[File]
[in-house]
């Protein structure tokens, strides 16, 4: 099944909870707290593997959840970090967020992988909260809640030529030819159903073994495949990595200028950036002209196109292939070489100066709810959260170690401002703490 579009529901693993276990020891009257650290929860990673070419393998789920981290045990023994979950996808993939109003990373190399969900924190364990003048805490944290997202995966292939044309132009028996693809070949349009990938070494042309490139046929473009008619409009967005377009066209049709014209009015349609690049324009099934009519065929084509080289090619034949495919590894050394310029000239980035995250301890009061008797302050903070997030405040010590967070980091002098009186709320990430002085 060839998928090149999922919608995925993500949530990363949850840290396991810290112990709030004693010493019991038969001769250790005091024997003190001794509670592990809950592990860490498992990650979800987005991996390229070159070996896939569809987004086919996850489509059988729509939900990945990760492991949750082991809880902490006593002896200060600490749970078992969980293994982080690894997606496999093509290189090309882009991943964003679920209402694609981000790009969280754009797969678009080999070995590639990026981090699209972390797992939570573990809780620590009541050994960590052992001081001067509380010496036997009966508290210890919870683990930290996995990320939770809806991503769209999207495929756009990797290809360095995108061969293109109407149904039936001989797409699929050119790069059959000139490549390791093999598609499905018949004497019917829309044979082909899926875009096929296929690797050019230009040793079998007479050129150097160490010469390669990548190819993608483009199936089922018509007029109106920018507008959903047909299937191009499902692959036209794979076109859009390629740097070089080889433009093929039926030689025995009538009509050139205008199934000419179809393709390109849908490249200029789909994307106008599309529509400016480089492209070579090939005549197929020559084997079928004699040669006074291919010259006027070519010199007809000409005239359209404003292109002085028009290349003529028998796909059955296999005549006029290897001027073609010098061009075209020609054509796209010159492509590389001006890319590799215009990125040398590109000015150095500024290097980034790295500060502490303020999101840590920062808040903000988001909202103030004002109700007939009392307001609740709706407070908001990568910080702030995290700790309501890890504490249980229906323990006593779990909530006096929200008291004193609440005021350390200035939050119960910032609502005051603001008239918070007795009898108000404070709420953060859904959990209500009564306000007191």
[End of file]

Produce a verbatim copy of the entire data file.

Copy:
[in-house]
């Protein structure tokens, strides 16, 4: 099944909870707290593997959840970090967020992988909260809640030529030819159903073994495949990595200028950036002209196109292939070489100066709810959260170690401002703490 579009529901693993276990020891009257650290929860990673070419393998789920981290045990023994979950996808993939109003990373190399969900924190364990003048805490944290997202995966292939044309132009028996693809070949349009990938070494042309490139046929473009008619409009967005377009066209049709014209009015349609690049324009099934009519065929084509080289090619034949495919590894050394310029000239980035995250301890009061008797302050903070997030405040010590967070980091002098009186709320990430002085 060839998928090149999922919608995925993500949530990363949850840290396991810290112990709030004693010493019991038969001769250790005091024997003190001794509670592990809950592990860490498992990650979800987005991996390229070159070996896939569809987004086919996850489509059988729509939900990945990760492991949750082991809880902490006593002896200060600490749970078992969980293994982080690894997606496999093509290189090309882009991943964003679920209402694609981000790009969280754009797969678009080999070995590639990026981090699209972390797992939570573990809780620590009541050994960590052992001081001067509380010496036997009966508290210890919870683990930290996995990320939770809806991503769209999207495929756009990797290809360095995108061969293109109407149904039936001989797409699929050119790069059959000139490549390791093999598609499905018949004497019917829309044979082909899926875009096929296929690797050019230009040793079998007479050129150097160490010469390669990548190819993608483009199936089922018509007029109106920018507008959903047909299937191009499902692959036209794979076109859009390629740097070089080889433009093929039926030689025995009538009509050139205008199934000419179809393709390109849908490249200029789909994307106008599309529509400016480089492209070579090939005549197929020559084997079928004699040669006074291919010259006027070519010199007809000409005239359209404003292109002085028009290349003529028998796909059955296999005549006029290897001027073609010098061009075209020609054509796209010159492509590389001006890319590799215009990125040398590109000015150095500024290097980034790295500060502490303020999101840590920062808040903000988001909202103030004002109700007939009392307001609740709706407070908001990568910080702030995290700790309501890890504490249980229906323990006593779990909530006096929200008291004193609440005021350390200035939050119960910032609502005051603001008239918070007795009898108000404070709420953060859904959990209500009564306000007191």